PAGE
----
Julian Dean is the only Kiwi cyclist in this year's Tour de France and he talks to msn.co.nz about shaving his legs, drugs in cycling and how much he hates airports.
Full name: Julian Carl Bucsh Dean
Nickname: Julz, Skiddy, Kiwi Guy
Born: January 28, 1975 in Waihi
Relationship status: Married
Kids: Two boys
How special is it to ride down the Champs-Elysees after finishing the Tour de France?
I've been fortunate enough to experience that ride five times now and that feeling of euphoria doesn't diminish one iota.
How shattered are you after the Tour?
Ask my wife who has to scrape me off the couch, floor or wherever else I tend to fall in a heap for two weeks after a Grand Tour!
Favourite memory of the Tour?
The time trail up Alpe d'Huez in the 2004 Tour. It was a spectacular stage to be a part of. The mountainside was literally swallowed up by the volume of spectators. I couldn't see the road in front of me. I just had to hope the fans would part in time for me to pass through. The cheering was deafening and the closeness of the fans was almost claustrophobic. It was a sensory overload.
What does the Tour mean to French people?
It seems to have as much a cultural importance to them as it does a sporting one. They are very passionate about it and being a cycling aficionado isn't a prerequisite to standing on the side of the road to cheer us on as we pass by. It's a part of their national identity and that is especially obvious when you see the Champs-Elysees shut down for the final stage of the Tour. There's no complaining about the inconvenience at having a main vein of the city closed for the day - just absolute passion and excitement that their bike race has made it to Paris once again.
How frustrating is it for you that your sport is dogged by drug scandals?
Yeah, it is very frustrating but I choose to just get on with what I do and focus on doing it the best way I know how.
How often do you have to do drug tests?
About 20 times a year. More often at races of course but I can be drug tested at any time without notice.
Have you ever been offered performance enhancing drugs?
What has been the highlight of your career so far?
That's a tricky one. I'm fortunate enough to have had a bunch in my career but starting and completing my first Tour de France, finishing top ten at the World Championships in Belgium and in Madrid and my performance at the Athens Olympics in 2004 are some of the highlights.
What has been the biggest setback of your career?
Breaking my leg in two places in a training accident in 2002. I had to have several months off the bike and coming back was probably one of the most mentally and physically toughest things I've had to endure in my career.
What do you enjoy about your job?
I enjoy doing the hard training and then getting the rewards of those efforts in a good performance and I love the passion, culture and history of cycling here in Europe.
What do you hate about your job?
The time away from the family, having to pack a suitcase every other week and spending so much time waiting in check-in queues, at luggage carousels, in airport security queues. I hate returning from New Zealand to Europe at the start of the season. I leave New Zealand in February with good form but for whatever reason my body hates making that transition from a Kiwi summer to a European winter and I struggle a lot physically and mentally through this period and my form really suffers. I tend to come good again around late April - just in time for the Giro d'Italia.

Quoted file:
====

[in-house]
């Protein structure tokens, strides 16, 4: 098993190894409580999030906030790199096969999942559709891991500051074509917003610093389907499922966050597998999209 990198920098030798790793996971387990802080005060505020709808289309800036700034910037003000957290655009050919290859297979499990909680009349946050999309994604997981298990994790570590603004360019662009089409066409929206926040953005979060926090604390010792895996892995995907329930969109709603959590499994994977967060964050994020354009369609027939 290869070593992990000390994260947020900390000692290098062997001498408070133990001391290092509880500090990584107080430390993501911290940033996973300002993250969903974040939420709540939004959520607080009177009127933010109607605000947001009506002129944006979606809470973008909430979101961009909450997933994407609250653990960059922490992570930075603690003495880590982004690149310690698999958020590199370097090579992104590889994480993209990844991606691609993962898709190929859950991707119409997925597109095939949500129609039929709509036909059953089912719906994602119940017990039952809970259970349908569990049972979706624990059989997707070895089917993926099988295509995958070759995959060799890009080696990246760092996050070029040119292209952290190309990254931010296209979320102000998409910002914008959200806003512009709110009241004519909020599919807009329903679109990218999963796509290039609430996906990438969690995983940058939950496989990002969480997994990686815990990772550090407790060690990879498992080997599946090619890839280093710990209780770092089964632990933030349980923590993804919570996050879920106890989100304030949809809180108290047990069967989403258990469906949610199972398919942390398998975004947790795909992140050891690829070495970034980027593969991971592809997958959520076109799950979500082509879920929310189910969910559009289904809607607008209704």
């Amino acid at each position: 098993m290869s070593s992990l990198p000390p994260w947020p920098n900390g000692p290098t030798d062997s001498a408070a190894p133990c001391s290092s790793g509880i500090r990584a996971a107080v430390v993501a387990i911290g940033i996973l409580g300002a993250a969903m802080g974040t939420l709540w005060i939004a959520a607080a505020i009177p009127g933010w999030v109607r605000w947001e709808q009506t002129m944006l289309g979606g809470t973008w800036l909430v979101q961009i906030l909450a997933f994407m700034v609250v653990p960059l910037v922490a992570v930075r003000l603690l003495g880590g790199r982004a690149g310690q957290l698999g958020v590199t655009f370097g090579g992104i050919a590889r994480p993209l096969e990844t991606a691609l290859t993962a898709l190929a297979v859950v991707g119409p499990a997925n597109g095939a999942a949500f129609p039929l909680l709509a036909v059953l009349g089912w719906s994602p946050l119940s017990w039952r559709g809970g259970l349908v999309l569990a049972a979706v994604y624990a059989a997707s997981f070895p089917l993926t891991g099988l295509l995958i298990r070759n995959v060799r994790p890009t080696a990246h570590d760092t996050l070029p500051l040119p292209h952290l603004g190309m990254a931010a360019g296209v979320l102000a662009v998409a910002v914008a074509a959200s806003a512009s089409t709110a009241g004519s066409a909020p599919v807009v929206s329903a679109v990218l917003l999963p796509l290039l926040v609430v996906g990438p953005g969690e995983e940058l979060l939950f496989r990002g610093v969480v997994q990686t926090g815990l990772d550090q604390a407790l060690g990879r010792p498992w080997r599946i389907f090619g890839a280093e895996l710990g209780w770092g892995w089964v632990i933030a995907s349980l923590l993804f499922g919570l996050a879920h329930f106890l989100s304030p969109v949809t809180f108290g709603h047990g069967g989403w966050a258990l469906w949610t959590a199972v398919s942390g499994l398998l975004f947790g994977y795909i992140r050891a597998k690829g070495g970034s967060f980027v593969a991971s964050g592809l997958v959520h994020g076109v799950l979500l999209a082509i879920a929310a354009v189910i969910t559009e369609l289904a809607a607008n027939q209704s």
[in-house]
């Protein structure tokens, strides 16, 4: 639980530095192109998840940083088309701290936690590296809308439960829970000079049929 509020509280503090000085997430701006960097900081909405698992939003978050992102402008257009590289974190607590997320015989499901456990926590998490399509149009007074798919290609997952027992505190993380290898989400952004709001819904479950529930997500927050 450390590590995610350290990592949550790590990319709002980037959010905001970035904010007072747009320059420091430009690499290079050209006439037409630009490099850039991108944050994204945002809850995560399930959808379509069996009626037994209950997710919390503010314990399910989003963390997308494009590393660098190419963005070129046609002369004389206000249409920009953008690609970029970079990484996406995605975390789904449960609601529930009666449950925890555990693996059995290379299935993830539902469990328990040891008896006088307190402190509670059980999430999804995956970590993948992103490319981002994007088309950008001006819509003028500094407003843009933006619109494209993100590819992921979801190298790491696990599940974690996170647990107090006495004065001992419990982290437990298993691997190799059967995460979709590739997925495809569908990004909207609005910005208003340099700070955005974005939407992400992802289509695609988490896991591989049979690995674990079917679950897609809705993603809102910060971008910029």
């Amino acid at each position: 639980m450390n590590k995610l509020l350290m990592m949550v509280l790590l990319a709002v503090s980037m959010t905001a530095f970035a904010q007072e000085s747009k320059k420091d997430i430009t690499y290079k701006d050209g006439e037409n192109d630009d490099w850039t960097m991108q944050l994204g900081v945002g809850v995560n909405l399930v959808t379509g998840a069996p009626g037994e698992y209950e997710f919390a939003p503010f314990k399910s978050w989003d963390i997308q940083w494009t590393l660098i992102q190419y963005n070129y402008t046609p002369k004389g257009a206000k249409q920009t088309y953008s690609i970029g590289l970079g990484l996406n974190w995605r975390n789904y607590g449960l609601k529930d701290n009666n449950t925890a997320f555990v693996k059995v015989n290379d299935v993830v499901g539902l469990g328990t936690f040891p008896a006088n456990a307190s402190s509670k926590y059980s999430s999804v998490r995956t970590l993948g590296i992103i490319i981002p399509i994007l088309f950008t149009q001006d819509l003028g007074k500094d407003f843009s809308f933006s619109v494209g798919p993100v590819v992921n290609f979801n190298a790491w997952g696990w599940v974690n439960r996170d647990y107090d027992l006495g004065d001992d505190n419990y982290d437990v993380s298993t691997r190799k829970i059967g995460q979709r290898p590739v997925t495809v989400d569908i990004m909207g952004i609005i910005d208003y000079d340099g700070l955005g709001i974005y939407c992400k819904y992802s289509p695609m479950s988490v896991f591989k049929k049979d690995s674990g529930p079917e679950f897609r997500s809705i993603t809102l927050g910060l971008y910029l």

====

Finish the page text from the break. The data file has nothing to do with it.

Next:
Do you have any pre-race rituals?
For big races like a Grand Tour I always go with a short haircut, freshly shaven legs and face and take brand new riding kit.
Do you have a regular pre-race meal?
Rice and eggs.
Do you have a regular post-race treat?
What are your sporting ambitions?
To win a stage in the Tour de France.
What is the best advice you've received?
My own advice to marry my wife!
What is the worst advice you've received?
Can't think of any.
What is your most embarrassing sporting moment?
It wasn't embarrassing at the time but when I think about it now, wearing undies underneath my riding shorts is probably the most embarrassing thing I've done in cycling.
What are your favourite other sports?
Surfing, football, Moto GP.
Do you have a favourite sporting moment or memory?
1987 Rugby World Cup.
Are there any sports you can't watch?
Nah not really. Even if I don't particularly like a sport, I always have respect for the athletes.
Who are your sporting heroes?
The All Whites.
Who is your favourite cyclist?
Who are your non-sporting heroes?
Sir Edmund Hillary, although still sporting really, I s'pose.
What is your favourite website?
Yahoo weather as it helps me decide how many of layers I'll need to wear on the bike.
What is your favourite TV show?
Don't get to watch TV these days with two tornado-like boys keeping our bums off the couch!
What is your favourite movie?
The Usual Suspects.
Do you prefer music or games?
Do you buy CD's or prefer downloads?
What is the best gig you've been to?
Kora in the Boiler Room.
What was the last album you bought (or downloaded)?
Use Your Illusion II on Vinyl.
What was the last book you read (or borrowed)?
Brian Turner's 'Somebodies and Nobodies'.
What car do you drive?
Skoda Octavia, or our old Seat Ibiza here in Spain. We get a lot of flack for the old girl but she just keeps on going! I drive a Toyota Caldina in New Zealand.
What is your dream car?
I'd prefer a dream motorbike actually a Triumph Bonneville.
Are you a technophobe or tech geek?
Do you wear Speedos or shorts?
In Spain Speedos are the go! In New Zealand, boardies without a doubt!
Do you prefer beer or wine?
Beer before dinner, wine with dinner.
Do you prefer chips or chocolate?
Do you prefer chips or chocolate?
What would you be doing if you weren't riding?
Where do you see yourself in five year's time?
Retired from cycling and relaxing somewhere.